And of course, there’s the science.

I used to be really intimidated by science and then I realised it’s just rules and memorising the rules and how they interplay. After I was able to accept that perspective, science became fascinating to me, dare I say, I find a lot it enchanting. Of course, none of that will replace the work that will be required of me.

Regarding O Chem, it might be an indication that a refresher in Chem I, II might be needed.

Thanks BronxCat, you’re probably right. That is an interesting perspective and approach to science. I will try to remember this


If you really want to be a physician, and if you want to be a good physician you have to convince yourself that taking undergrad sciences and doing great in them (by this I mean getting nothing less than A after A after A) is the only way to get you into the medical school. It will cost you a lot.

I know how much it cost me! I really don’t like studying! I love learning, but I do not like studying. Unfortunately most of the things worth learning in life require hard work and… a lot of it!!! And I get sooo frustrated when I don’t get something the first time. Although I cried many times, and ‘hated’ life when things didn’t come easily to me, I somehow managed to graduate with my bachelor’s degree with GPA of 3.9.

I strongly believe that where’s the will there’s the way! You just have to ask yourself what is it that you really want to do in life! And if it’s being a physician, you have to change your attitude! And do all you can to get there! If you don’t like chemistry/ organics and physics… start liking them! If you cannot overcome your weakness now, you won’t be able to do it in med school either. And believe me - there is lots of things in med school that are as difficult as organics and physics… but with hard work and proper attitude you’ll be able to handle them all.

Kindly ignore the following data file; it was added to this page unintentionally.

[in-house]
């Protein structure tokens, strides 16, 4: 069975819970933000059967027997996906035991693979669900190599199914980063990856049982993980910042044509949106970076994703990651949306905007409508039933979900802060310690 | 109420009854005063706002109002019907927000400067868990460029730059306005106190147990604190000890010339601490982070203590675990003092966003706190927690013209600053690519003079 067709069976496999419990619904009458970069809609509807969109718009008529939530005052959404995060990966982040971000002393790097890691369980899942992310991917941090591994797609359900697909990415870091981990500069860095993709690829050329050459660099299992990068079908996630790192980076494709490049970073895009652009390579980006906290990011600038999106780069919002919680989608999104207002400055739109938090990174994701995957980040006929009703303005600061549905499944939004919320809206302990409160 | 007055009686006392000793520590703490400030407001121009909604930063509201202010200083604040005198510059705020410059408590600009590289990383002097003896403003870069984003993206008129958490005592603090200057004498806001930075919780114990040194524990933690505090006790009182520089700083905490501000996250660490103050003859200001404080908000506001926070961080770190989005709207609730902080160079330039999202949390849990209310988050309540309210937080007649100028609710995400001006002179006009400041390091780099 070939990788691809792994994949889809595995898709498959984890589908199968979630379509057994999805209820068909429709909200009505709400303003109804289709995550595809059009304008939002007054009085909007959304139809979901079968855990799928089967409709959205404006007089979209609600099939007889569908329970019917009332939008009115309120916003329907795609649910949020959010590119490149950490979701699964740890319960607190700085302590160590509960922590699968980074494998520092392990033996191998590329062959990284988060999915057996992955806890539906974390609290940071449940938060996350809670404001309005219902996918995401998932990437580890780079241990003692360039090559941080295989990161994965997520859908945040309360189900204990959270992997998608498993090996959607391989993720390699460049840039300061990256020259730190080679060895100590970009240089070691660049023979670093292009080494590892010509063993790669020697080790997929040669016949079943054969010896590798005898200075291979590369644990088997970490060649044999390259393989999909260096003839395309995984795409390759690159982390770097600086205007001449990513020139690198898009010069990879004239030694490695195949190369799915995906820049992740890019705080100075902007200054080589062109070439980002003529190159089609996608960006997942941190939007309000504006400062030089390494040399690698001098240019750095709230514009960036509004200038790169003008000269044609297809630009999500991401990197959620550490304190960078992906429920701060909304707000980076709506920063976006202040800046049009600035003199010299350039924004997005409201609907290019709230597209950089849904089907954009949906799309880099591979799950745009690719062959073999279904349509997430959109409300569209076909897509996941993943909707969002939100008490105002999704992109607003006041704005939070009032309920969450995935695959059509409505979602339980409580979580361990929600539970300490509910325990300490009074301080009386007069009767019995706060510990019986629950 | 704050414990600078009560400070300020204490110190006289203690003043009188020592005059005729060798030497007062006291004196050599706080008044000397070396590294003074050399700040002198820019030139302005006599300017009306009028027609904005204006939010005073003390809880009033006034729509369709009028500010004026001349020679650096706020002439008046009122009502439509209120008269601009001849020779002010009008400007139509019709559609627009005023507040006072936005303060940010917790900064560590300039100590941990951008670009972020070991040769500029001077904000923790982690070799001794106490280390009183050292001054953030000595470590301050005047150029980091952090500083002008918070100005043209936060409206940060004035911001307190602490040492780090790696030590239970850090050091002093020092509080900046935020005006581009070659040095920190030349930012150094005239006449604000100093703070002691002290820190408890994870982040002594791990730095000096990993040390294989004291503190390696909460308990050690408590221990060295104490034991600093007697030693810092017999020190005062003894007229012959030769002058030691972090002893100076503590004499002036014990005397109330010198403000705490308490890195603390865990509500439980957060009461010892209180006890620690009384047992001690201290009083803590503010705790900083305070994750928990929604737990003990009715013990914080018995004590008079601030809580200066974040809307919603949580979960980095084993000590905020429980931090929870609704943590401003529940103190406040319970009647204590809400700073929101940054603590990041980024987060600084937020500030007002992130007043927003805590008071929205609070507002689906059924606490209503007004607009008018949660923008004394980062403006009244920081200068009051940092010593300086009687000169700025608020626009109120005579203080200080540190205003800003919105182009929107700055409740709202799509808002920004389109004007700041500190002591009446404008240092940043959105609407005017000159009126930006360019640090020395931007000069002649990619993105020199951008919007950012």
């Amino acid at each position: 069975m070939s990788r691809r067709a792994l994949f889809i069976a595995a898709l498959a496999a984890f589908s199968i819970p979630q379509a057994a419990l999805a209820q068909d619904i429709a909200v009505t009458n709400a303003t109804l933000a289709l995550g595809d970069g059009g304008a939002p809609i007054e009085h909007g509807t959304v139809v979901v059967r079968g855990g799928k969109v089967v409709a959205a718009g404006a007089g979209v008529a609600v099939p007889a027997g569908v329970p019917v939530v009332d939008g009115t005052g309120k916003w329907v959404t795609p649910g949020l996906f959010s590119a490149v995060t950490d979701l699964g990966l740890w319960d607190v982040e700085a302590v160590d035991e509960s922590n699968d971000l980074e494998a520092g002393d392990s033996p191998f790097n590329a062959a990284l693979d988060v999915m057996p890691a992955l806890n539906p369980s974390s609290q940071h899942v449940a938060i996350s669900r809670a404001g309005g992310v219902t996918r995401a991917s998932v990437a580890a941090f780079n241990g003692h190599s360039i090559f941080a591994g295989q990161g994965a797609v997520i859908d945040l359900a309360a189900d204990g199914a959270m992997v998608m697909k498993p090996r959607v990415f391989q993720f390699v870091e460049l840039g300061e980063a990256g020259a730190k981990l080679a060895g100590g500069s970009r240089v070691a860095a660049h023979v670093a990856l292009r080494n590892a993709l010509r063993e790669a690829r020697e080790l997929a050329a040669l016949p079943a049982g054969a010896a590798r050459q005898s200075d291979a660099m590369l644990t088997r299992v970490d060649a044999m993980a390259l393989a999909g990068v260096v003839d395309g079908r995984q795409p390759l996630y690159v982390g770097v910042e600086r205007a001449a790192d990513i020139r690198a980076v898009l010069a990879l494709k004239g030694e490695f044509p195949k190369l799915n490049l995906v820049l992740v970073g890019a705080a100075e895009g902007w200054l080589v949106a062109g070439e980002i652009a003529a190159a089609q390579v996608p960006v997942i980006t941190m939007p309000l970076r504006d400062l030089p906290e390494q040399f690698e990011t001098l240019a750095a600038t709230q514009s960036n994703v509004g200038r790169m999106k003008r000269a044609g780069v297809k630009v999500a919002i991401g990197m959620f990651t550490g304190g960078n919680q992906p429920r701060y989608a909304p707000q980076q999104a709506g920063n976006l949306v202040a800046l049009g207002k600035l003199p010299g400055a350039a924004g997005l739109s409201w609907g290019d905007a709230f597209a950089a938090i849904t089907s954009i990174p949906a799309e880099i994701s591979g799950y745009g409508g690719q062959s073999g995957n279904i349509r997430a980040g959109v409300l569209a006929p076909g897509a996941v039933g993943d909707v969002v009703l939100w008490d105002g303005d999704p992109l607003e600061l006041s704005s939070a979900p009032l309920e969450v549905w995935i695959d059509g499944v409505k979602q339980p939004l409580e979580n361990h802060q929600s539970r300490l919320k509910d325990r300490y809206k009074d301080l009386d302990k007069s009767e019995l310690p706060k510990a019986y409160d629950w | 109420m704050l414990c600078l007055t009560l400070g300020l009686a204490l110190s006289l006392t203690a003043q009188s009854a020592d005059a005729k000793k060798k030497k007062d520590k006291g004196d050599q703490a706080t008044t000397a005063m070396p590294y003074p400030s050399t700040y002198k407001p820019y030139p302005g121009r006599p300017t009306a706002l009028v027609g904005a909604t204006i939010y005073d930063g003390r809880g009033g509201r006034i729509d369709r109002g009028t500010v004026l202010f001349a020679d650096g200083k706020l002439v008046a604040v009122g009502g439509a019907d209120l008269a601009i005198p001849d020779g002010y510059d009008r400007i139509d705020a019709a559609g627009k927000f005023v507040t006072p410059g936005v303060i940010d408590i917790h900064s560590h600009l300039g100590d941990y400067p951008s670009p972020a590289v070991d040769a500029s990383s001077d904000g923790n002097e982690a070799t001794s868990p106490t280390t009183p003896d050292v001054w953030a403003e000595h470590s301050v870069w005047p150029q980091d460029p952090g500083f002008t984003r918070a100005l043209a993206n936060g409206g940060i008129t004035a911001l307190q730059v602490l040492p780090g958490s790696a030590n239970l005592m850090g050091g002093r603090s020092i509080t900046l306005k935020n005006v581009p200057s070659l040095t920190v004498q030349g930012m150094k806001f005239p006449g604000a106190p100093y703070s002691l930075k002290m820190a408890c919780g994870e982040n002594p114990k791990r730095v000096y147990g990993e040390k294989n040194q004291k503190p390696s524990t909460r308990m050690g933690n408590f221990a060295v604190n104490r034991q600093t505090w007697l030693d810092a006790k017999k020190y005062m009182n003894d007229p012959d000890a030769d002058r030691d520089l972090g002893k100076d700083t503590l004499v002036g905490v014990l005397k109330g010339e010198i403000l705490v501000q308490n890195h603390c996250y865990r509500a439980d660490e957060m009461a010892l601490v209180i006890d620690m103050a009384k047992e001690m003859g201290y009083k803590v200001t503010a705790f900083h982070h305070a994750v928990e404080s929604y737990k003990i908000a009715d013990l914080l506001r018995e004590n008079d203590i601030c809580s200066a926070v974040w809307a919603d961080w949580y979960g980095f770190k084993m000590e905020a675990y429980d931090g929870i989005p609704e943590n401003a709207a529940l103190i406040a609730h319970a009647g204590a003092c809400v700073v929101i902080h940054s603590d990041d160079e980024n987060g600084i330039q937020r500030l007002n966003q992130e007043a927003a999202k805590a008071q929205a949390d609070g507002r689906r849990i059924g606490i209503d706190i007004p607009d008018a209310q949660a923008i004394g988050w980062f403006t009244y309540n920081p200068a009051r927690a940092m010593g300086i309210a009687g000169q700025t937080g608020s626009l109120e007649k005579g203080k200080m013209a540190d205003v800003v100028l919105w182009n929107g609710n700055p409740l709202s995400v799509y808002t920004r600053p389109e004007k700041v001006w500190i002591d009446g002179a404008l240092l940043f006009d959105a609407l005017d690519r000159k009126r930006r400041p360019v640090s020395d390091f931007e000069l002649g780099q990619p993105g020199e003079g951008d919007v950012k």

The “PA vs. physician” debate is sidetracking you. The truth is you are going to have to take those prereqs and do well in them regardless of which path you choose. The real key for you is to figure out if/how you can do well in the prereqs. Madkasia is right - when you decide to go back to class, it must be with the intent of settling for nothing less than As.

PA students sat next to me in many of my second-year medical school classes at GWU. I work with PAs and their understanding of chem, physics, bio, o-chem is absolutely on par with mine. I can’t stress this enough - right now you are setting up a false choice that is distracting you from what you MUST confront before you go further.

Good luck!


I read your story, what an amazing path you took! What you said makes sense. How did you handle medical school and your responsibilities as a mother and wife?

What Mary and Madkasia said X 10. You must decide to do it, and just go at it. Take it one day at a time.

Too many times I read of people saying what am I going to do if I get accepted on the East coast or something similar, when in reality those people have not even completed the pre-reqs. Their stressing out about things that are concerning, but not even close to being the time for.

  • MNMD Said:
I read your story, what an amazing path you took! What you said makes sense. How did you handle medical school and your responsibilities as a mother and wife?

Well, this thread is about your questions, not about me.... so here, I will just remind folks that my kids were OLDER by the time I went to med school. My oldest child went to college when I started my post-bacc studies and graduated from college after my first year of med school. My middle kid started college, and my youngest started high school, the year I started med school. We all graduated in 2004 and had an awesome party!

It is important to figure out how you will manage med school with a family but here again, don't let that worry stop you as long as you and your family/s.o. are on the same wavelength. In the case of the O.P., your challenge is to figure out how to nail your prereqs. The rest of it is an issue to address at a future time.